Whether you're Elon Musk or a Fortune 500 Chief Innovation Officer or an entrepreneur with grand visions of shaking up an established industry, ultimately your job is delivering big ideas that will solve a real consumer need and grow your business.

Every day, I'm energized watching emerging companies like Slack scale an improved corporate communication tool, as well as established leaders like Nike, who are continually advancing materials for athletes such as Aeroreact and disrupting entire manufacturing processes with products like FLYKNIT.

The common ground between a venture-backed tech company, a large enterprise or any organization that is truly changing its industry is the ability to deliver on big ideas. But before you can do that, you have to effectively communicate why these new ideas will matter for their customers, partners, investors as well as the people inside their organization, who ultimately turn them into a reality. 

Here are four things you can do to master the art and science of communicating your innovation initiatives internally so you can ensure you're not only successful in launching ideas but are also inspiring your colleagues along the way.

1. Craft a clear definition of innovation.

Since innovation has reached the less than flattering "buzzword of the decade" status, its definition now more then ever needs to be clearly articulated. This will ensure people understand what it means, can more accurately measure the potential of new ideas and can better align on which ideas should take priority.

Shaping our own  company's definition was both collaborative and iterative (which happen to also be tenets of our business). Our co-founders, heads of strategy, design, product development and technology sat down and built on our diverse experience.

We netted out with:

For us, innovation is the alchemy that simultaneously creates new value for consumers and businesses by developing transformative and disruptive concepts, products and solutions.?

This definition was broad enough to apply to any industry but tailored to the business we are in. Once you are clear on what innovation means for your organization, you can begin sharing it and gaining alignment more broadly.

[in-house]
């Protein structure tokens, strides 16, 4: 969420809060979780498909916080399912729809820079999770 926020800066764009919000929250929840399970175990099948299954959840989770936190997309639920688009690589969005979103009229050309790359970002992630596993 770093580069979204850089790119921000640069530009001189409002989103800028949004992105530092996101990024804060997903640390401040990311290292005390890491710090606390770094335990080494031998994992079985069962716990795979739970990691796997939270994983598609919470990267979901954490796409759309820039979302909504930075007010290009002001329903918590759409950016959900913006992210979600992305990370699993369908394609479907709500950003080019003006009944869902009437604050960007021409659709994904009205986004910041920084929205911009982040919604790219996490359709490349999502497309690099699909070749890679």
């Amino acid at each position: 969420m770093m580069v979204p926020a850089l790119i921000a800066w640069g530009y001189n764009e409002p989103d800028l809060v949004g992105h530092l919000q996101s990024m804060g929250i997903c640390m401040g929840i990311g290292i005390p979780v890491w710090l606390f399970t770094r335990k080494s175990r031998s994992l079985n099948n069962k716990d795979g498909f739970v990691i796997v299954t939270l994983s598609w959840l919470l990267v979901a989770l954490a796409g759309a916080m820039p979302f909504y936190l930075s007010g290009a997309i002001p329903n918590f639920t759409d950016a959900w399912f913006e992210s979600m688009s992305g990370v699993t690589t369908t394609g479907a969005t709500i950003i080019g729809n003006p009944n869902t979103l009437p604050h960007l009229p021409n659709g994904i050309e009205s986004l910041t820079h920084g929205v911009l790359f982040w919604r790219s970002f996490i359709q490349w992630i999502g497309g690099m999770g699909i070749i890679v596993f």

2. Develop your company's mission and vision by embracing innovation.

This articulation not only creates an environment that get employees inspired by their work, but also paints a canvas for the entire company to champion progressive thinking and action. A heritage brand who has done a brilliant job of evolving and remaining current is LEGO. With more than 8 decades behind them of making great toys which inspire kid's imaginations, they've elevated themselves with a much bigger aspiration; to "Inspire and develop the builders of tomorrow" by "Inventing the future of play." This openly encourages the organization and its employees to pursue a much broader offering than before and gives their leadership and fellow employees a new, shared paradigm upon which they can innovate and constantly try new things.

3. Communicate one-on-one with the people who make progress happen.

Canvs is a killer new technology translating how audiences react to their favorite content online. We've partnered with them over the last few years and I've watched them evolve in real time. Jared Feldman, their CEO saw the opportunity to build a platform that could provide accurate sentiment analysis, something which had been wholly unreliable prior. Building Canvs meant pivoting from a service business (where they had became experts in how people expressed sentiment on social media) to a SaaS focused company. Those changes needed to be understood and embraced by employees at every level. While nailing the broader communication of the opportunity was important, Jared made it his business to sit down with each key stakeholder to clearly articulate the path forward and to incorporate their thinking into the action plan as they evolved.

4. Wrap progressive ideas in a story the business will recognize.

The more progressive a concept, and often times, the more traditional a company, the harder it can be to get alignment. Thinking back to Lego again, their expanded vision and mission made it possible for new platform ideas like LEGO Worlds to gain support. The future of play continues to leverage progressive technologies to create immersive experiences for kids. Lego brought on development and publishing partners like TT Games and Warner Brothers to help them stretch into this new world - literally. Yet, even in a virtual 3D experience that takes you to an imaginary place, the company's most beloved asset, those little rectangular building blocks, remain front and center. As this idea moved through the organization, the story was built around supporting the company's foundation allowing it to feel right for both progressive and traditional employees.

Visionary business leaders have a unique ability to anticipate what trends are coming and they're able to translate them into the masterful products, services and experiences we all love. They thrive on the perpetual pursuit of breaking new ground and innovating regardless of how difficult it will be to deliver. They form strategic partnerships, attract great talent and forge alliances which can help them achieve the unimaginable. But above all, they effectively communicate and inspire the people who ultimately make it happen. Effective communication is the tool that powers everything we do. Creating a culture of innovation is no exception.